London-listed gaming firms embroiled in pay revolts

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Top executives in the most successful UK-listed gaming firms have faced a backlash from their shareholders over the amount they are paid.

Playtech endured a revolt in May over the firm remuneration report which included a 78 percent pay rise for the CEO Mor Weizer for 2017.

Sixty percent of shareholders voted against the £4.2m paid to Weizer for his contributions in 2017, due to a slowdown in profit growth over the same period.

Chairman Alan Jackson, and the chairman of the remuneration committee, John Jackson, also suffered protest votes, with over a third of shareholders voting against their re-election.

Jackson said Playtech had listened to shareholders and “understand their concerns”, but pointed out that Weizer is paid considerably less than many rival firms’ CEOs.

GVC was later taken to task by shareholders, for an “excessively disproportionate” £67m pay package awarded to just two top team members. CEO Kenny Alexander received £45m in share options since 2016; chairman Lee Feldman picked up £22.5m.

Shareholder advice bodies Pirc and Glass Lewis advised investors to vote down the remunerations, saying it would make Alexander’s pay 550 times that of the lowest paid employees.

However, the awards came as part of mechanism linked to the firm’s share price. GVC stressed to shareholders that shares have dramatically increased in value under their stewardship – reaching an all time high of £10.26 at the end of May – making the increase justified, along with their own share benefits. Shareholders narrowly vote in favour of the remunerations in early June.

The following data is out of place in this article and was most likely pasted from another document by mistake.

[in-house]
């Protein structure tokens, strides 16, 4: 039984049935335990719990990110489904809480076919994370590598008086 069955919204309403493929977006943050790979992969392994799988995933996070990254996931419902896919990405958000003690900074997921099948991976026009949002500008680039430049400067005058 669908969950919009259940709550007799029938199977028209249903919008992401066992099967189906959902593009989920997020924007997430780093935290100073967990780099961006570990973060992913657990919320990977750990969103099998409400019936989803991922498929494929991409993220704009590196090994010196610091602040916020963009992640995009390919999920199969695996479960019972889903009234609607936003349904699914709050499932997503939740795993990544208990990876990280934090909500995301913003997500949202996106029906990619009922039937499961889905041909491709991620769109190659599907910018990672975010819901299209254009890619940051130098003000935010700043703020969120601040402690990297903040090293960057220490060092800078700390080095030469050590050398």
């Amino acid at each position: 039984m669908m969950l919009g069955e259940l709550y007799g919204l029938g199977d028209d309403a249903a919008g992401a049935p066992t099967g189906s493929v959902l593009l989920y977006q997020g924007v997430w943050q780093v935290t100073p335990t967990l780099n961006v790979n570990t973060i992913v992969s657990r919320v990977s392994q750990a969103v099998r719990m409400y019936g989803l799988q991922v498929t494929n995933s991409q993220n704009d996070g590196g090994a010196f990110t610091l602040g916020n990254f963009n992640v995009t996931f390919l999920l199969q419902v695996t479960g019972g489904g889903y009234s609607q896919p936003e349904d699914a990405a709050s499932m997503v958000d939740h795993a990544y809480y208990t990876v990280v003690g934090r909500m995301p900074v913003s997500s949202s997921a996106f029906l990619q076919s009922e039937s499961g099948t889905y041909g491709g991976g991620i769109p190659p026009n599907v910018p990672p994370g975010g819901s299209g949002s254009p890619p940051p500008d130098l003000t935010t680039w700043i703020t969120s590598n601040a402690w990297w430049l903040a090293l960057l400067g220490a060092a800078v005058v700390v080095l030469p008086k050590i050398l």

Ralph Topping, William Hill’s former CEO took to LinkedIn to lament today’s “chatterati and governance Stasi” which prefer to give top performers a kicking, rather than applaud them for transforming their businesses.

Mor Weizer, “one of the best managers of a scale business in the sector” was “hugely underpaid compared with others in the industry,” said Topping. “Try finding a replacement for him! He should be cherished not chastised.”

GVC meanwhile is the living example of how “enterprising people can beat much better resourced opponents.”

“These entrepreneurs have been Innovative, focused and flexible. Truth is they beat the odds against bigger, complacent and ponderous dinosaurs led by unimaginative CEOs and weak boards.”

Topping praises GVC as “highly organised”, evaluating options on data, and with “a blistering focus on goals and ruthless determination.”

“The focus is 100 percent external,” he adds. “No factionalism at GVC. No office politics at GVC. No fools nor self-servers at GVC. The interests of the organisation come first. Such success deserves great rewards. Get real, investors.”


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